Since I began research for this book project, conversations have been swirling within US academic communities about what the transplant of liberal education into so-called illiberal countries such as Qatar and other Gulf states means for the future of the American academy. Very rarely, however, do we hear about the experiences on the ground of what happens within these transplant institutions, and how different actors engage with liberalism as both a universal and parochial project.5 My students understood the parochialism of liberal ideologies much better than their professors and the critics of branch campuses. They were quite aware of the branch campus as a space of encounter that rested on longer histories of entanglement that produced East and West, liberal and illiberal, universal and parochial, global and local, anthropologist and native. Their engagement with our anthropology textbook showcased this understanding of how ongoing knowledge transfer co-constituted Arabia and America as mutually exclusive.
There are many unique and spectacular things to write about the multibillion-dollar buildings of Education City, the variety of learners and laborers that inhabited its confines, the uneven transfer of institutional norms, and the local contestations and changes that took place over the seven-plus years that I worked on this project. Pushing beyond these easy targets and thin descriptions, I decided instead to introduce the experience that best animates the stakes of this book. Schools are critical sites for social reproduction, for citizenship training, and for identity formation. They are also spaces where the technologies of governance, surveillance, belonging, and exclusion that exist in the broader social context are rehearsed, negotiated, and contested by various actors. Enabled by an American university in a state where higher education was increasingly seen as a public good, my students embraced certain aspects of liberal education while also challenging the geopolitical and historical inequalities that liberalism relies upon.
Offering an ethnographically grounded account that centers the unique experiences of different actors as they navigated branch campuses in Education City and their relationships to identity formation, citizenship, nation building, and imaginings of the future, this book discusses the role of liberal higher education in the making of transnational Qatar. At the same time, examining the inherent contradictions of American academia from the vantage point of Qatar highlights how ideas about the liberal and the illiberal were constantly emergent, contained within them their own undoing, and revealed investments from both sides of the globe by particular actors in maintaining mythologies of liberalism and its others.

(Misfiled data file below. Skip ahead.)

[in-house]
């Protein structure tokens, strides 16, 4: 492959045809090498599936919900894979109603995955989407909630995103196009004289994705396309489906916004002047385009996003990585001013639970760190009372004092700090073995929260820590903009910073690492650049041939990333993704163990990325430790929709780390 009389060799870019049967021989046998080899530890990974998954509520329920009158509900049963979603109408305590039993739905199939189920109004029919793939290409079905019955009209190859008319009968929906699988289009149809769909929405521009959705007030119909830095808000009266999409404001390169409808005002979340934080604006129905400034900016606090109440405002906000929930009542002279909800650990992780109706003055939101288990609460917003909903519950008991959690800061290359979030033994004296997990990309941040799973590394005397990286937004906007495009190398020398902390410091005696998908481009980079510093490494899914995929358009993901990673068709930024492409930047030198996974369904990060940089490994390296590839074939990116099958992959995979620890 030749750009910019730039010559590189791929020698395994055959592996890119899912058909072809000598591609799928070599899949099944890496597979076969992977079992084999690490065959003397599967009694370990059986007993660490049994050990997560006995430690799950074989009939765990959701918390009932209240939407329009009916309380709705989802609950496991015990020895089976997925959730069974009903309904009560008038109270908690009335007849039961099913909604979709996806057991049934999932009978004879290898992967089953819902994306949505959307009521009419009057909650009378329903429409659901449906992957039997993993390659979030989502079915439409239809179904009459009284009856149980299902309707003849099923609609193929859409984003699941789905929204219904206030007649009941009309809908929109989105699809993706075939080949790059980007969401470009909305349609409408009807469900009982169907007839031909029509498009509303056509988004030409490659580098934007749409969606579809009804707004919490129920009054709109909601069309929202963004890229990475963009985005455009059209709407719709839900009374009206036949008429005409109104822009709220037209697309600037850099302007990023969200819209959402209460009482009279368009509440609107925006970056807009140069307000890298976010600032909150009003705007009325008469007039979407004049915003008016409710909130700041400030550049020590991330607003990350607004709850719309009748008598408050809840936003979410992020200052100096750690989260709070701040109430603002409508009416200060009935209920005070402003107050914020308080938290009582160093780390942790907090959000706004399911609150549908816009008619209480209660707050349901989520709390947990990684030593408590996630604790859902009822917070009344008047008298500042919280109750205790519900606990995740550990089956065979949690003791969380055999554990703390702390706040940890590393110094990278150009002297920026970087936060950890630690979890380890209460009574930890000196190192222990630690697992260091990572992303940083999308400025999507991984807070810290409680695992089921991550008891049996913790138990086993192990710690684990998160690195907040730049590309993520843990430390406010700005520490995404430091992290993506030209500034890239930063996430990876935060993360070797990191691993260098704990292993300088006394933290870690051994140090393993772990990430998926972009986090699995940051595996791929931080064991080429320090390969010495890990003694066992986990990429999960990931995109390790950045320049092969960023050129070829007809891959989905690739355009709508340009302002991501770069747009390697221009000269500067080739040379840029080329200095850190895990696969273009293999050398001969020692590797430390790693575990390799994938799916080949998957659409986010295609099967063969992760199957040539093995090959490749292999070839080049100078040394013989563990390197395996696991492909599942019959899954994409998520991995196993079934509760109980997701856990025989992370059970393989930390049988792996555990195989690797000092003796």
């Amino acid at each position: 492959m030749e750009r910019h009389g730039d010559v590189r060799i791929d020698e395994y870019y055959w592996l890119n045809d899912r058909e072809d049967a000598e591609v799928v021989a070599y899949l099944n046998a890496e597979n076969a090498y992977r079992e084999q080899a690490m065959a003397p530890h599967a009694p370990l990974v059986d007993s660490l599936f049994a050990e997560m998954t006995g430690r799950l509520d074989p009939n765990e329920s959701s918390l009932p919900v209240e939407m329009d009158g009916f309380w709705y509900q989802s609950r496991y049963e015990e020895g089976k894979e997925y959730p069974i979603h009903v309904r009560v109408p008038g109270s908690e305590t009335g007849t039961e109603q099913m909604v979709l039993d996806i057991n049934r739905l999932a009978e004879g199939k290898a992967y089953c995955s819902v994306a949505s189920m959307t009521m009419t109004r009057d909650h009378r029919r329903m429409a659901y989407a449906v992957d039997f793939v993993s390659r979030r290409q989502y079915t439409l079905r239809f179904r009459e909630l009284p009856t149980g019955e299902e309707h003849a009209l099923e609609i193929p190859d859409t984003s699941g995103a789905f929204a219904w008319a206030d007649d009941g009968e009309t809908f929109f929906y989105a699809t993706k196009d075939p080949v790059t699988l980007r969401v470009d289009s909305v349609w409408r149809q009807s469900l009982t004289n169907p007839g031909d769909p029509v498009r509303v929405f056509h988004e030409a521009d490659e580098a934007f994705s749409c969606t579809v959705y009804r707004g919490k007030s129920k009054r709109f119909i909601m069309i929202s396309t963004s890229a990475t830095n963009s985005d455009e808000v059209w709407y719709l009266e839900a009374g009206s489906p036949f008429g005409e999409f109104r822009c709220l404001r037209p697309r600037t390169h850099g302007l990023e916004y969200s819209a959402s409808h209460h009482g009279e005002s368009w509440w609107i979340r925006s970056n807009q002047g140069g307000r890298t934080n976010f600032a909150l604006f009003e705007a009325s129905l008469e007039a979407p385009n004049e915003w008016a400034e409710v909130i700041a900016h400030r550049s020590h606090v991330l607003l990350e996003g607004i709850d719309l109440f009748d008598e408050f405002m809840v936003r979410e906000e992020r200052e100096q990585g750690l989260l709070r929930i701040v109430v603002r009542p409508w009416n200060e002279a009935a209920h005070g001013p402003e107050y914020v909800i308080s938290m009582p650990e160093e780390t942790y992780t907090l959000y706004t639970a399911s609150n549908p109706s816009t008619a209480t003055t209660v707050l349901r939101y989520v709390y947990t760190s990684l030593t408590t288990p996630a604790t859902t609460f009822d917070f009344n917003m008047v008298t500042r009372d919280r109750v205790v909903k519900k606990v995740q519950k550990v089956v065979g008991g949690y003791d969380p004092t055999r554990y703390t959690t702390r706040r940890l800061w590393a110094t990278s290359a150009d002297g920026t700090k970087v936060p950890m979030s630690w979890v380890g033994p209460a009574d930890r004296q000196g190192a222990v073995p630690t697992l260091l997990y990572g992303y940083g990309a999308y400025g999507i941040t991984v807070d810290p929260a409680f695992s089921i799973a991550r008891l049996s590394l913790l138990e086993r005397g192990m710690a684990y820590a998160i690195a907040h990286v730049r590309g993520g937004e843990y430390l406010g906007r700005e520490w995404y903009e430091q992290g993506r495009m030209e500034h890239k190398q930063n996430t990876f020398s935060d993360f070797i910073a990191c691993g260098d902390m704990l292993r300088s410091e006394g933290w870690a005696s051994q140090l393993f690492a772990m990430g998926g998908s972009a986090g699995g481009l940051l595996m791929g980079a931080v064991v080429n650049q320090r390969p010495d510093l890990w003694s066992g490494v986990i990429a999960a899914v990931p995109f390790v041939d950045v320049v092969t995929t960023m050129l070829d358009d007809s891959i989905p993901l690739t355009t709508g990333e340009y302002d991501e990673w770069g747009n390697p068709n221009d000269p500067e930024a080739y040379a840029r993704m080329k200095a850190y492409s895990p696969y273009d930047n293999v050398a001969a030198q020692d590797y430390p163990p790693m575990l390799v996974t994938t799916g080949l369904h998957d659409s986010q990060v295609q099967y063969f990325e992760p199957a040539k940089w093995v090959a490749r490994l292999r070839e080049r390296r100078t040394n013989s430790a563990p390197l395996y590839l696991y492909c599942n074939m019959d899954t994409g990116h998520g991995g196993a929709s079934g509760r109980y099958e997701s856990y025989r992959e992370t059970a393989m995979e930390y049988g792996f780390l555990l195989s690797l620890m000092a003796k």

1. This book focuses on Qatar as well as the broader context of the Gulf Cooperative Council (GCC) countries: Qatar, Saudi Arabia, Kuwait, the United Arab Emirates, Oman, and Bahrain. I use the terms Arabian Peninsula, Gulf, and Gulf states relatively interchangeably (with the acknowledgment that Yemen is often left out of these groupings). GCC countries share history and some political, economic, and cultural features while also remaining distinct in other ways. The ongoing “siege” of Qatar by a Saudi-led coalition of countries in 2017 highlighted how this is not a uniform region of the world. I am invested in locating Qatar and the Gulf states within broader scholarly framings, including the Persian Gulf and Indian Ocean.
2. Cross-cousin marriage (father’s sisters’ children or mother’s brothers’ children) is common in the Arabian Peninsula. Cousin marriage (cross- and parallel) is also relatively normalized among some South Asian and Arab diasporic communities.
3. After Qatari independence in 1971, there were people who refused citizenship or were not able to access it. These people are referred to as bidoon. Within contemporary framings, bidoon are treated as those without nationality and sometimes as undocumented migrants. However, most are indigenous to the Arabian Peninsula.
4. Even though the faculty member hired into that position has since left, sociology is offered as a course in Liberal Arts, and the curriculum in general is more diverse than it was eight years ago.
5. Notable ethnographic research on Gulf branch campuses includes Tanya Kane, “Transplanting Education;” Marjorie Kelly, “Issues in the Development of a Gulf Studies Program;” Mary Ann Tetrault, “Identity and Transplant”; and the articles in the Journal of General Education 63, nos. 2–3 (2014).